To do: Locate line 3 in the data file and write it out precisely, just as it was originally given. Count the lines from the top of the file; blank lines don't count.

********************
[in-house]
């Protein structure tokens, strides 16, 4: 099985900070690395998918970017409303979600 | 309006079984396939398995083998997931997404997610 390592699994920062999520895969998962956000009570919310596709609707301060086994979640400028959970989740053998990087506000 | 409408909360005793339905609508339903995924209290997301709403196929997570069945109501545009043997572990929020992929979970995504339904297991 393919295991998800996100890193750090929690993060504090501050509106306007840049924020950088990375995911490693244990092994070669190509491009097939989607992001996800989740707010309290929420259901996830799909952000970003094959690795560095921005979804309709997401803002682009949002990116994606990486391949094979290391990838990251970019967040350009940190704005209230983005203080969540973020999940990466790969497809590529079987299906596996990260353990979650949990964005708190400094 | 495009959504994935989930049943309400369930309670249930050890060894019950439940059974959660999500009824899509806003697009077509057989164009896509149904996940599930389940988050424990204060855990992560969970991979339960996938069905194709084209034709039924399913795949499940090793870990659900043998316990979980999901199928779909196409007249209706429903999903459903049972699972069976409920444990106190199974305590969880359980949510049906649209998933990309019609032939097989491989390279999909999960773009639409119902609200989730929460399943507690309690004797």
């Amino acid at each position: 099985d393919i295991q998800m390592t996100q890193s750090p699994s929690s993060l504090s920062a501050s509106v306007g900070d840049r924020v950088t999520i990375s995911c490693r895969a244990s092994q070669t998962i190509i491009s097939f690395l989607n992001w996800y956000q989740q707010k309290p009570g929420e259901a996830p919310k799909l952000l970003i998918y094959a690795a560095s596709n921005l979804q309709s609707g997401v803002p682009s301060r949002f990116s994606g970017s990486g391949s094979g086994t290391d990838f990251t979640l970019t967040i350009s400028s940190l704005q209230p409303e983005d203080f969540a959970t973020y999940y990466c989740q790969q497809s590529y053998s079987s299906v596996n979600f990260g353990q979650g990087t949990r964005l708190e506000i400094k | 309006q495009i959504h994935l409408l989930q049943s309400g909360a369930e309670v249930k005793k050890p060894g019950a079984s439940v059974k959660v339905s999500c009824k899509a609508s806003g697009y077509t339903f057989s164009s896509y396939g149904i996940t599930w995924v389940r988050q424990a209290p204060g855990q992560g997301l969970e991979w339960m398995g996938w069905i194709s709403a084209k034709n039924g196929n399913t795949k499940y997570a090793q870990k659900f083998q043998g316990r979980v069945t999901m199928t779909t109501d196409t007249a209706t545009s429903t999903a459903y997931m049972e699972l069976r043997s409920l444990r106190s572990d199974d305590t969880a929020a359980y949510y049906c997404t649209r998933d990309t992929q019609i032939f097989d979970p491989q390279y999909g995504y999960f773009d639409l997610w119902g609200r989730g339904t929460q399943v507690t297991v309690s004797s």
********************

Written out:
């Amino acid at each position: 099985d393919i295991q998800m390592t996100q890193s750090p699994s929690s993060l504090s920062a501050s509106v306007g900070d840049r924020v950088t999520i990375s995911c490693r895969a244990s092994q070669t998962i190509i491009s097939f690395l989607n992001w996800y956000q989740q707010k309290p009570g929420e259901a996830p919310k799909l952000l970003i998918y094959a690795a560095s596709n921005l979804q309709s609707g997401v803002p682009s301060r949002f990116s994606g970017s990486g391949s094979g086994t290391d990838f990251t979640l970019t967040i350009s400028s940190l704005q209230p409303e983005d203080f969540a959970t973020y999940y990466c989740q790969q497809s590529y053998s079987s299906v596996n979600f990260g353990q979650g990087t949990r964005l708190e506000i400094k | 309006q495009i959504h994935l409408l989930q049943s309400g909360a369930e309670v249930k005793k050890p060894g019950a079984s439940v059974k959660v339905s999500c009824k899509a609508s806003g697009y077509t339903f057989s164009s896509y396939g149904i996940t599930w995924v389940r988050q424990a209290p204060g855990q992560g997301l969970e991979w339960m398995g996938w069905i194709s709403a084209k034709n039924g196929n399913t795949k499940y997570a090793q870990k659900f083998q043998g316990r979980v069945t999901m199928t779909t109501d196409t007249a209706t545009s429903t999903a459903y997931m049972e699972l069976r043997s409920l444990r106190s572990d199974d305590t969880a929020a359980y949510y049906c997404t649209r998933d990309t992929q019609i032939f097989d979970p491989q390279y999909g995504y999960f773009d639409l997610w119902g609200r989730g339904t929460q399943v507690t297991v309690s004797s």